Hybrid and fully electric vehicles have been steadily growing inpopularity and 2011 is going to be the biggest year yet for greenercars. Most major manufacturers have announced plans to electrify theirvehicles. Some are designing from scratch, while others are electrifying their gas powered platforms.
The Nissan Leaf and ChevroletVolt may be the two best known 2011 green cars, but they will have tocompete with up to three dozen electric or hybrid vehicles
that areexpected to hit the market by 2015.
Some of the newentries into the green car market include offerings from Honda, Toyotaand Tesla. Honda is making an electric version of the Fit, its popularfive-passenger hatchback, which it says will have a range of 100 milesand will fully recharge in six hours. Toyota is making an electricversion of its RAV 4. Toyota has also joined forces with Tesla, toprovide a sleek new sedan.
Other 2011 hybrid vehiclesinclude the Volkswagen Touareg Hybrid, the Lexus CT 200h, the Kia Optima Hybrid, the Lincoln MKZ Hybrid, and the Infiniti M35h Hybrid.
Many of these cars are capable of extraordinary performance.The Tesla hasbreathtaking acceleration that includes a 0 to 60 mph time of 3.9seconds. The Touareg has a top speed of 150 mph. These cars also gethigh mileage and offer low or no emissions.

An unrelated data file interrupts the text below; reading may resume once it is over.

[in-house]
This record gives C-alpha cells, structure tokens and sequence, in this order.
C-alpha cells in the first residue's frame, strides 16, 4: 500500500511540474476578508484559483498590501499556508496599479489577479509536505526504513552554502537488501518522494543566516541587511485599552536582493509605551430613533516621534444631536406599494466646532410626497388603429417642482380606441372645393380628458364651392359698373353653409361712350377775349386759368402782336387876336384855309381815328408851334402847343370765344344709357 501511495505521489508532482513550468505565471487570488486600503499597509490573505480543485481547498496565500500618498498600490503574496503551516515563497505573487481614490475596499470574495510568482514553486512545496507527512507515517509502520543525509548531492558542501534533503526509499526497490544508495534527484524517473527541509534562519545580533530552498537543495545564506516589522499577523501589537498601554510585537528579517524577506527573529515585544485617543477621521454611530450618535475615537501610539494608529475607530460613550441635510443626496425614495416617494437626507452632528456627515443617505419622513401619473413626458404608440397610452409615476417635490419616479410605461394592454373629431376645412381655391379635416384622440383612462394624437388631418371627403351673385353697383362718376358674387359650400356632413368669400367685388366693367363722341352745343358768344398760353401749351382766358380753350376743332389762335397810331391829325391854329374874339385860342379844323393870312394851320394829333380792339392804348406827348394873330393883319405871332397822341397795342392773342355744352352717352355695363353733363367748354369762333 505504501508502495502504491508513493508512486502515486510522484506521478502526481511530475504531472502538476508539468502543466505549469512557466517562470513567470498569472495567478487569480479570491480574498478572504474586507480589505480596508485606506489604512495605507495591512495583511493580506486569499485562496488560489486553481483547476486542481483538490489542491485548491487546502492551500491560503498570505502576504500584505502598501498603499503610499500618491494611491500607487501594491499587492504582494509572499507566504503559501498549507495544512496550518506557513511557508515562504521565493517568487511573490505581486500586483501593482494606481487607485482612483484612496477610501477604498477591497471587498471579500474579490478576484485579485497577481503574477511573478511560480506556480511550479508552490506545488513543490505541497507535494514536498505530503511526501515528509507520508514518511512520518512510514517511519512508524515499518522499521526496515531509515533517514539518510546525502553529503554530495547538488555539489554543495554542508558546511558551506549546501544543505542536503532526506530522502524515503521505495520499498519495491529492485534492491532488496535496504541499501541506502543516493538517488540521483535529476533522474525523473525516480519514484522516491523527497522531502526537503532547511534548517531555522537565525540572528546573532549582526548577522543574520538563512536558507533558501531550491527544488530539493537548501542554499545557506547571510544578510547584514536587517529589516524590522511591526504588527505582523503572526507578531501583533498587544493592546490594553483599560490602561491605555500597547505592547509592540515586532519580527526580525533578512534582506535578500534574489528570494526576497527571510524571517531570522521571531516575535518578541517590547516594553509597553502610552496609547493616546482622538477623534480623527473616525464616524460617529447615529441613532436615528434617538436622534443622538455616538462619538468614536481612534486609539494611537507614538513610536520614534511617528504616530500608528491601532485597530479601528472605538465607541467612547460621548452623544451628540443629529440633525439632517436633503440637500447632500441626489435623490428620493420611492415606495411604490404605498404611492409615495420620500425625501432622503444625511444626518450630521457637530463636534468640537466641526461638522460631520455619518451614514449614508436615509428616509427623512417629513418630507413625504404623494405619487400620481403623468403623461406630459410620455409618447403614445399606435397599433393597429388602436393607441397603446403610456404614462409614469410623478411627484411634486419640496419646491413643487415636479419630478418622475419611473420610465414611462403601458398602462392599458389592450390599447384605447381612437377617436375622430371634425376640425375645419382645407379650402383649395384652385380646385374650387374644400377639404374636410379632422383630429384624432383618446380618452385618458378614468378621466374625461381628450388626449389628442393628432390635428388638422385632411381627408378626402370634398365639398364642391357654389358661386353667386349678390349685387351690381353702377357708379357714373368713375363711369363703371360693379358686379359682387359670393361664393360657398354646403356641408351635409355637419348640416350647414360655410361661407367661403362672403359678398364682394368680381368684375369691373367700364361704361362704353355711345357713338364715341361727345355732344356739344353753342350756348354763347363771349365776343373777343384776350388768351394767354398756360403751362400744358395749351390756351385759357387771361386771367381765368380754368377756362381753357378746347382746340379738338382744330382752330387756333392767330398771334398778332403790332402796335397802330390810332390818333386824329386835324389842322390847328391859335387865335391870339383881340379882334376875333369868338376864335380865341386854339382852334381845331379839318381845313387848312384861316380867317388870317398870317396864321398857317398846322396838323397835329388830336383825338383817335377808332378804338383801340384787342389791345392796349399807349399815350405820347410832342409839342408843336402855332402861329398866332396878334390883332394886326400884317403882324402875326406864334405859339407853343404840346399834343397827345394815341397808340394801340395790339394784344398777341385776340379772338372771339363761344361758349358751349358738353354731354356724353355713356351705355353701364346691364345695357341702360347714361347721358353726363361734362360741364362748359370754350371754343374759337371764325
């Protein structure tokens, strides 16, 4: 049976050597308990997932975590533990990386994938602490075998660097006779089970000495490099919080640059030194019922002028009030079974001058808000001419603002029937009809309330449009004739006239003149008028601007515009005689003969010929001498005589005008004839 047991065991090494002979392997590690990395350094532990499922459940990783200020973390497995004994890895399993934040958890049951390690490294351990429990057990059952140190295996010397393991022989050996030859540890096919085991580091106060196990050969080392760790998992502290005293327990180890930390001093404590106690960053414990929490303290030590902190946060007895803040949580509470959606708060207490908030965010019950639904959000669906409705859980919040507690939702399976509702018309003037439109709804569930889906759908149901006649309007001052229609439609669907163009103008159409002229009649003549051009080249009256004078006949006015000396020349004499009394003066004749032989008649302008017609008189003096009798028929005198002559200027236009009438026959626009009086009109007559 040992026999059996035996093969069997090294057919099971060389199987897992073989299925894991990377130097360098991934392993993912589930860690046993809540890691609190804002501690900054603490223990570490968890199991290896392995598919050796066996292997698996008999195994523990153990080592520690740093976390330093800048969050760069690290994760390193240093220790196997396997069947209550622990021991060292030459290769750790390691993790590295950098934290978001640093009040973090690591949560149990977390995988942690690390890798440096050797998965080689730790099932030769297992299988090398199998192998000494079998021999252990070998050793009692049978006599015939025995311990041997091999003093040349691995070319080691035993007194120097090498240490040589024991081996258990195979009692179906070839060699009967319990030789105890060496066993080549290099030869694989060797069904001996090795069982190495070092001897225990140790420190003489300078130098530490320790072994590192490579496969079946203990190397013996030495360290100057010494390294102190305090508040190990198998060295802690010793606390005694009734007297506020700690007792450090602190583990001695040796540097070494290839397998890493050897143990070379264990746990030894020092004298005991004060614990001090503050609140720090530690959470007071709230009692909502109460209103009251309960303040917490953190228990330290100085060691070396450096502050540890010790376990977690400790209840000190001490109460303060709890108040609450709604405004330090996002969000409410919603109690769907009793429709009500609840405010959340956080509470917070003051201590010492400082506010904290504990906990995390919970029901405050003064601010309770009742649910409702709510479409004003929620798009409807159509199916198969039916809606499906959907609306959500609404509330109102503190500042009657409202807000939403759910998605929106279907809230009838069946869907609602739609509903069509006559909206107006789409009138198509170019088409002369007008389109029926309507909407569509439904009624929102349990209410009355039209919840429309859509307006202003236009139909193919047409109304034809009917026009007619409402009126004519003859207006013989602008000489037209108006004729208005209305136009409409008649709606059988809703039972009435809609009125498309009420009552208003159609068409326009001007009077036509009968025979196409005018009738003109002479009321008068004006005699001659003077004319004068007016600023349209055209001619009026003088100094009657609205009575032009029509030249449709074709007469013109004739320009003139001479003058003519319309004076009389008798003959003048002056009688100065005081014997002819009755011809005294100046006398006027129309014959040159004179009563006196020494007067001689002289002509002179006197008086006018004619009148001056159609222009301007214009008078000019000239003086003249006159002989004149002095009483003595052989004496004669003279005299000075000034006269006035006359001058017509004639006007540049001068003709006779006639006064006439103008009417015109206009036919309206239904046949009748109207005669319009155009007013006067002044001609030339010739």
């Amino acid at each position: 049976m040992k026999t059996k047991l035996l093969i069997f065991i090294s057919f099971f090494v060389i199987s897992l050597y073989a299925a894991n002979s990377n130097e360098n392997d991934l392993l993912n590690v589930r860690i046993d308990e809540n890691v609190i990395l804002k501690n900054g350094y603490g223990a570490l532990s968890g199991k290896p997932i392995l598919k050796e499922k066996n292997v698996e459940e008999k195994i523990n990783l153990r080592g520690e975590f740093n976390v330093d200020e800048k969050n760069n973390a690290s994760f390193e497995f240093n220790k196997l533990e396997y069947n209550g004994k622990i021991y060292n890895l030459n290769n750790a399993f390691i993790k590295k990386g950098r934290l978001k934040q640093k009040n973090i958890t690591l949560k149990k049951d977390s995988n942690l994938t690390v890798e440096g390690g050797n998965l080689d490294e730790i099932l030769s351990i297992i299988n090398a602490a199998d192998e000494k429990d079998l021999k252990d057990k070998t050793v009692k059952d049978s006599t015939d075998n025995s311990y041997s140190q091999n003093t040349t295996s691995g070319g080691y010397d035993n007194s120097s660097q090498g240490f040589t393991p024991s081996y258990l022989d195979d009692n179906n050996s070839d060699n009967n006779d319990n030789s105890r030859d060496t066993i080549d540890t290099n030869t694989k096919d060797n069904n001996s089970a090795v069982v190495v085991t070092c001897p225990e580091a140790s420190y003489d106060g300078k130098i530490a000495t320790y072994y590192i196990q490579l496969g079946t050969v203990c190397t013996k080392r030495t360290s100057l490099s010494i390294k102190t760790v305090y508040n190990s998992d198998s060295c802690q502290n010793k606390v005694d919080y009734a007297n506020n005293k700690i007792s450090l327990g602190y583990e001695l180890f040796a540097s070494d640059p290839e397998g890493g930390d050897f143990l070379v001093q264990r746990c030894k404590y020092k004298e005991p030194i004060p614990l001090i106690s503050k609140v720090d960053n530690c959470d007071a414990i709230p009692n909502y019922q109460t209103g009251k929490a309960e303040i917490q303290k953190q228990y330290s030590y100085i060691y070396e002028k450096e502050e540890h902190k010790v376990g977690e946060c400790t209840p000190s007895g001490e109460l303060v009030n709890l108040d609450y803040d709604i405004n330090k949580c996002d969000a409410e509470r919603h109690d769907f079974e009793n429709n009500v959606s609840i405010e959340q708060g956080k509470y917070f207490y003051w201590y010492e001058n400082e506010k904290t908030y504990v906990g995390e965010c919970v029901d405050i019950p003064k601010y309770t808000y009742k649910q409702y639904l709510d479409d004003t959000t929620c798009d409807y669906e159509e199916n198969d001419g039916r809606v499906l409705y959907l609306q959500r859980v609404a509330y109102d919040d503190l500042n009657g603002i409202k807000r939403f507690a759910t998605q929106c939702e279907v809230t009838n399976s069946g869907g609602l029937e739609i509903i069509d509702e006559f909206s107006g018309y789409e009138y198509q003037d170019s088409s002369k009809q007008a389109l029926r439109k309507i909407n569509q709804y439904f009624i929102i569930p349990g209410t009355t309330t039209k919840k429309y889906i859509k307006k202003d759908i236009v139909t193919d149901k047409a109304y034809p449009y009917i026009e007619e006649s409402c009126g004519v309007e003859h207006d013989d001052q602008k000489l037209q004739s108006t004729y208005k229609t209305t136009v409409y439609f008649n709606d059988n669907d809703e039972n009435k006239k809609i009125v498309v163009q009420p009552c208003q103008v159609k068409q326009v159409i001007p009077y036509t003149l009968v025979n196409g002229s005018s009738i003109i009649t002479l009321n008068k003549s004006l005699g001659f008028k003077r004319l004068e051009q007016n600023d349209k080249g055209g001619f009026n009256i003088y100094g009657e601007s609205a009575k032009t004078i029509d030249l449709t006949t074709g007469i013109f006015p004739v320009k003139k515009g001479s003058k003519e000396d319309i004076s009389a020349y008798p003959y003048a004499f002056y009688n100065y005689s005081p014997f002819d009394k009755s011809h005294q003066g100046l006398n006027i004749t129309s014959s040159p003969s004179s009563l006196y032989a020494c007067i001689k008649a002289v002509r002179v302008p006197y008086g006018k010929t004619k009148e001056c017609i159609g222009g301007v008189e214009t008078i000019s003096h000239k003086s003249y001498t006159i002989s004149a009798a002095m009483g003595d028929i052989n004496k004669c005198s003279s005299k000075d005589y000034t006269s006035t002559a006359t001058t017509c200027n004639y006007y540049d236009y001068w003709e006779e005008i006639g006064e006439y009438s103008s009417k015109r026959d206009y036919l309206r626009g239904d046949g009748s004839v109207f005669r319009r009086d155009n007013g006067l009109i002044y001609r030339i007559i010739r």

Electricand hybrid cars are increasingly popular. The electric Tesla roadster is one of the electric cars
that you will soon be able to rent from Hertzat airports and in their car-sharing program in New York City,Washington, D.C. and San Francisco.
The diverse electric and hybrid car offerings in 2011 demonstrate that greener cars are becoming mainstream.
Richard Matthews is a consultant, eco-entrepreneur, sustainable investor and writer. He is the owner of THE GREEN MARKET, one of the Web’s most comprehensive resources on the business of the environment. He is also the author of numerous articles on sustainable positioning, green investing, enviro-politics and eco-economics.